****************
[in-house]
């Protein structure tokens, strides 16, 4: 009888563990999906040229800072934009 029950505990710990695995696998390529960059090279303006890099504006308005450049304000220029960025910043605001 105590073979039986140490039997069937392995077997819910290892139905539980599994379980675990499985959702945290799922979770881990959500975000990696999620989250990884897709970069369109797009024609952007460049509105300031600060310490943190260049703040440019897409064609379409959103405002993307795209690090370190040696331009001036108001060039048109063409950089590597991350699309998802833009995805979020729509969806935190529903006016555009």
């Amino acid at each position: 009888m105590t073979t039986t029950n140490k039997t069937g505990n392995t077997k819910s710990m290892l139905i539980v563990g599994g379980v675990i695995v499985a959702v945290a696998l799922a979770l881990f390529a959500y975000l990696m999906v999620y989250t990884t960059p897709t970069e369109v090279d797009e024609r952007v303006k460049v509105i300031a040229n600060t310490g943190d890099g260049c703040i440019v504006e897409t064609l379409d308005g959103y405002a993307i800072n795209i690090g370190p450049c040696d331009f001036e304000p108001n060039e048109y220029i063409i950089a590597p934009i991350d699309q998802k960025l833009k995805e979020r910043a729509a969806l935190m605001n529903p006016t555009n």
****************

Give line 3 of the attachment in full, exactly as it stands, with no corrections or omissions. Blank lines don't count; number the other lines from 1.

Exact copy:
């Amino acid at each position: 009888m105590t073979t039986t029950n140490k039997t069937g505990n392995t077997k819910s710990m290892l139905i539980v563990g599994g379980v675990i695995v499985a959702v945290a696998l799922a979770l881990f390529a959500y975000l990696m999906v999620y989250t990884t960059p897709t970069e369109v090279d797009e024609r952007v303006k460049v509105i300031a040229n600060t310490g943190d890099g260049c703040i440019v504006e897409t064609l379409d308005g959103y405002a993307i800072n795209i690090g370190p450049c040696d331009f001036e304000p108001n060039e048109y220029i063409i950089a590597p934009i991350d699309q998802k960025l833009k995805e979020r910043a729509a969806l935190m605001n529903p006016t555009n």